Dynamic modulus mastercurves are essential for the design and modeling of asphalt concrete (AC). One way of improving the accuracy of the upper asymptote of the mastercurve is to test at extremely high frequencies or extremely low temperatures. Ultrasound is used extensively in the nondestructive testing of materials and the work completed here demonstrates the potential for the application of this technology to AC. Since testing at extremely low temperatures is not practical, a new ultrasonic technique is developed for measuring the complex moduli of AC. A theoretical explanation of the measurement process is provided. Two AC specimens were tested using the ultrasonic method and the dynamic modulus method in the indirect tensile test (IDT) mode. Both test techniques were performed at four different temperatures. The mastercurves were constructed using time-temperature superposition on the IDT test data and the upper asymptotes were extrapolated. The ultrasonic data was shifted to the desired reference temperature and the predicted moduli were compared to those of the IDT test. It was found that the moduli predicted using the ultrasound measurement agreed well for the specimen with a lower air-void content and differed more for the specimen with a higher air-void content. The phase angles predicted by the ultrasonic method were higher than those obtained from the IDT test. It is believed that this was a result of wave scattering from air-voids and aggregates. Suggestions are made to further increase the accuracy of the technique.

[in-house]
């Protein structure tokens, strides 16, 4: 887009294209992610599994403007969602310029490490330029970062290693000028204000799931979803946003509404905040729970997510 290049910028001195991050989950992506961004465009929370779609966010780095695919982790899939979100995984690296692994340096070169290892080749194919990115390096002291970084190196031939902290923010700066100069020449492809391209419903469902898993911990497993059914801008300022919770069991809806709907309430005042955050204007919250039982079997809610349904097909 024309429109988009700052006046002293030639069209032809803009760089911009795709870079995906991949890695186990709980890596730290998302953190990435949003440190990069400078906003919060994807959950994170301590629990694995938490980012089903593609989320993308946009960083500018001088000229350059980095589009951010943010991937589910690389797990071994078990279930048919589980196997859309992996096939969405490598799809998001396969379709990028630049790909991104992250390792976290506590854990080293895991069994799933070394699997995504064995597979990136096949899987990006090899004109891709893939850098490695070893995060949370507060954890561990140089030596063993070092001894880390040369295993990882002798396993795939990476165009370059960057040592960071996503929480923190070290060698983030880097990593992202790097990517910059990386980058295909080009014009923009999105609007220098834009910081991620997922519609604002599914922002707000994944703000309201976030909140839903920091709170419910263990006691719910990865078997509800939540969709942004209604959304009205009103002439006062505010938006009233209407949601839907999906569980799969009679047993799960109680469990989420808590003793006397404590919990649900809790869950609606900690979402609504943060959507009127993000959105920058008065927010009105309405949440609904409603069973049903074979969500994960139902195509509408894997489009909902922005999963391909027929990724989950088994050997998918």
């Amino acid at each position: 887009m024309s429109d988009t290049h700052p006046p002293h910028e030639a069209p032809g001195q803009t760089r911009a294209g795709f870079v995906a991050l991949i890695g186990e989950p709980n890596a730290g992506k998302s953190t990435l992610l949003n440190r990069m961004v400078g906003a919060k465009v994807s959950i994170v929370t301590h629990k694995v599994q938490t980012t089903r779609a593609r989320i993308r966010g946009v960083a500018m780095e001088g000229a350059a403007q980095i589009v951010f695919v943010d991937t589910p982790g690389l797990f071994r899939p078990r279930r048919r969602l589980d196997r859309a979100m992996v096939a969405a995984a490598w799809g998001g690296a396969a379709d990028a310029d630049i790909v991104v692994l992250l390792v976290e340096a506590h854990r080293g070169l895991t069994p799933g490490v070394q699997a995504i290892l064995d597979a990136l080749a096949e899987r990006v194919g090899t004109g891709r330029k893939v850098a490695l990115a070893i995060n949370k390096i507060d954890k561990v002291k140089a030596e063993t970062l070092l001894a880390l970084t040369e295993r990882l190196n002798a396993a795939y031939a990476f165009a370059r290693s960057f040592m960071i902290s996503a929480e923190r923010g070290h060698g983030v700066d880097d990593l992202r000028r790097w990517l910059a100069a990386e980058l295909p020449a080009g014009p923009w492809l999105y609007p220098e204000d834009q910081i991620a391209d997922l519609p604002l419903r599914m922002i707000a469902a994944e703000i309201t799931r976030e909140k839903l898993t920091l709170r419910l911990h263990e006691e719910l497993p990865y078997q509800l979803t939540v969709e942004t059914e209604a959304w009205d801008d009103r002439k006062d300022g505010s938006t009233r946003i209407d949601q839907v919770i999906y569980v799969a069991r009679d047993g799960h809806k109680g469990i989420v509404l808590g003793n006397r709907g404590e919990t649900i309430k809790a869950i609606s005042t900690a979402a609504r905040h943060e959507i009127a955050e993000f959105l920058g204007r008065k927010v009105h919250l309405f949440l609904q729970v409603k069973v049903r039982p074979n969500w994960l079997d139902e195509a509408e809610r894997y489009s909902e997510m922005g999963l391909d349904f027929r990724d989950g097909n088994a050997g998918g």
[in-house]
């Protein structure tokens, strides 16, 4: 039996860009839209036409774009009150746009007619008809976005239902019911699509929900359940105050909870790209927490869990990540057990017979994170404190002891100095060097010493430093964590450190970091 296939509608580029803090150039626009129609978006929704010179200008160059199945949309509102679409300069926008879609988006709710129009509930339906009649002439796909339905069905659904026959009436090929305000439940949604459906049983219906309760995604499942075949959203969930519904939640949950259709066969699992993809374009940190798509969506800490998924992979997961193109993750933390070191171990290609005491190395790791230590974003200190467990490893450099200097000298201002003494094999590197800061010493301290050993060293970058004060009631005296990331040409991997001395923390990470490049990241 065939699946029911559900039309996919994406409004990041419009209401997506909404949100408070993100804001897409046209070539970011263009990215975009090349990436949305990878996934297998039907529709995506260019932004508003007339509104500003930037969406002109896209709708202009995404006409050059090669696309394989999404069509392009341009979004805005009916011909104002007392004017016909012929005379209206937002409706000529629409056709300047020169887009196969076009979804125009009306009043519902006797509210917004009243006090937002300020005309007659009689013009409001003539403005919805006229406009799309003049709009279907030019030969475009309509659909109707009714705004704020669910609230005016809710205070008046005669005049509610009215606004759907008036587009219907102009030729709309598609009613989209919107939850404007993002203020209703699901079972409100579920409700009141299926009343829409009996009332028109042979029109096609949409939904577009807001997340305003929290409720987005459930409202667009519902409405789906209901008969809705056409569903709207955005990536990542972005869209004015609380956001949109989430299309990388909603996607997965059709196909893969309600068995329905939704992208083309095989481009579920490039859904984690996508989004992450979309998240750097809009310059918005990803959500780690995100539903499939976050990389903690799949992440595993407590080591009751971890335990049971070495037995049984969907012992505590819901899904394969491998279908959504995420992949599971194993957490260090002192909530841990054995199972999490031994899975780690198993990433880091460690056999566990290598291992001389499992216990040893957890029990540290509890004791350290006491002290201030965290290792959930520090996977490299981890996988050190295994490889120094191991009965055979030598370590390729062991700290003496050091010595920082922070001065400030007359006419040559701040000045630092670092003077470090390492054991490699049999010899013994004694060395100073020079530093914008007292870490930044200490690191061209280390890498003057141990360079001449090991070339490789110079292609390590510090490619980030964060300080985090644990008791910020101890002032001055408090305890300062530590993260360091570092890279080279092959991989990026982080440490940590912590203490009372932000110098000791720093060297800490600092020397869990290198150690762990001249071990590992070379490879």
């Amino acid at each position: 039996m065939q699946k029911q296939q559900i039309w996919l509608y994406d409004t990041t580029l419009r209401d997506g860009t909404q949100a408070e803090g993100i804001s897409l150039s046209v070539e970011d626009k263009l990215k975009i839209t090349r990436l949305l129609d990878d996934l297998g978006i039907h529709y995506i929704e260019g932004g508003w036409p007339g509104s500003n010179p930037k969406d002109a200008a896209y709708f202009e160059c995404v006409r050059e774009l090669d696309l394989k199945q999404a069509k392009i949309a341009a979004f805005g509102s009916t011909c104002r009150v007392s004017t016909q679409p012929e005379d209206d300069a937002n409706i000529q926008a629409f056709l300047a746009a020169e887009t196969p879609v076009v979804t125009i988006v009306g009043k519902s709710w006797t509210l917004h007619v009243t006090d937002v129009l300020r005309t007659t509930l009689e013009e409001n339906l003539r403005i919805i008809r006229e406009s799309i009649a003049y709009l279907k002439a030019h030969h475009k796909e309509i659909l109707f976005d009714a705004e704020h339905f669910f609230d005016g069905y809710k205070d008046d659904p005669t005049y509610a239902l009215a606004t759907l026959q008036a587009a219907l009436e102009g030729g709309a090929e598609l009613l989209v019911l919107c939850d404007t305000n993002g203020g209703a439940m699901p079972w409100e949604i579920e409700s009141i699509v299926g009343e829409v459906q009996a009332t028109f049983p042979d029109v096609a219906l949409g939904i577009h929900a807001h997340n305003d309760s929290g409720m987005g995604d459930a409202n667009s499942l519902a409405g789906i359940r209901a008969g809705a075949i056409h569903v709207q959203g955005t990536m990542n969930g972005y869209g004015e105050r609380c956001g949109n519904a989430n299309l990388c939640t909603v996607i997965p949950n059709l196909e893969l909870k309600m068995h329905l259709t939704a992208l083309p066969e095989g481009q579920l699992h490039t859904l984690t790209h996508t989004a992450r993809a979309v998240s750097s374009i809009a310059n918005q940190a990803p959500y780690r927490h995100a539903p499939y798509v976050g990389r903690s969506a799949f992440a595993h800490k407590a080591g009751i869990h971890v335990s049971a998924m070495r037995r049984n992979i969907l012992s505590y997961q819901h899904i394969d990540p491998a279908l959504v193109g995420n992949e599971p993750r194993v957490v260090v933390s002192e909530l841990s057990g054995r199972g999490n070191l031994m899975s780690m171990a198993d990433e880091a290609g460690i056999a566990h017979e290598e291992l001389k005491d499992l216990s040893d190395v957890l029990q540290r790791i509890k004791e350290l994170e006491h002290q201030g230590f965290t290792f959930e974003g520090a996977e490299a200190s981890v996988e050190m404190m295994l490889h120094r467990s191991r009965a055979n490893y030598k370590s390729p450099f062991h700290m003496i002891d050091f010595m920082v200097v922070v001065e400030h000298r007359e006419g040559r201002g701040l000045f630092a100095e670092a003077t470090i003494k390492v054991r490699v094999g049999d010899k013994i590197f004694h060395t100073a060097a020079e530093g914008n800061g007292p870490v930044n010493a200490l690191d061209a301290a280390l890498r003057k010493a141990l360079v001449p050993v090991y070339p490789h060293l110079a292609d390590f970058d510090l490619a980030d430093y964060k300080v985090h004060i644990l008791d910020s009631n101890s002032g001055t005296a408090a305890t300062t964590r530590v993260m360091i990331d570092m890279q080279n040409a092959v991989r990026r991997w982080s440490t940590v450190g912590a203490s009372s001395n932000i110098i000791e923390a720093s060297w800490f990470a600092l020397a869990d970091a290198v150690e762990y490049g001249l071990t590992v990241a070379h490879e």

|Original language||English (US)|
|Number of pages||9|
|Journal||Journal of Engineering Science and Technology Review|
|State||Published - 2011|
All Science Journal Classification (ASJC) codes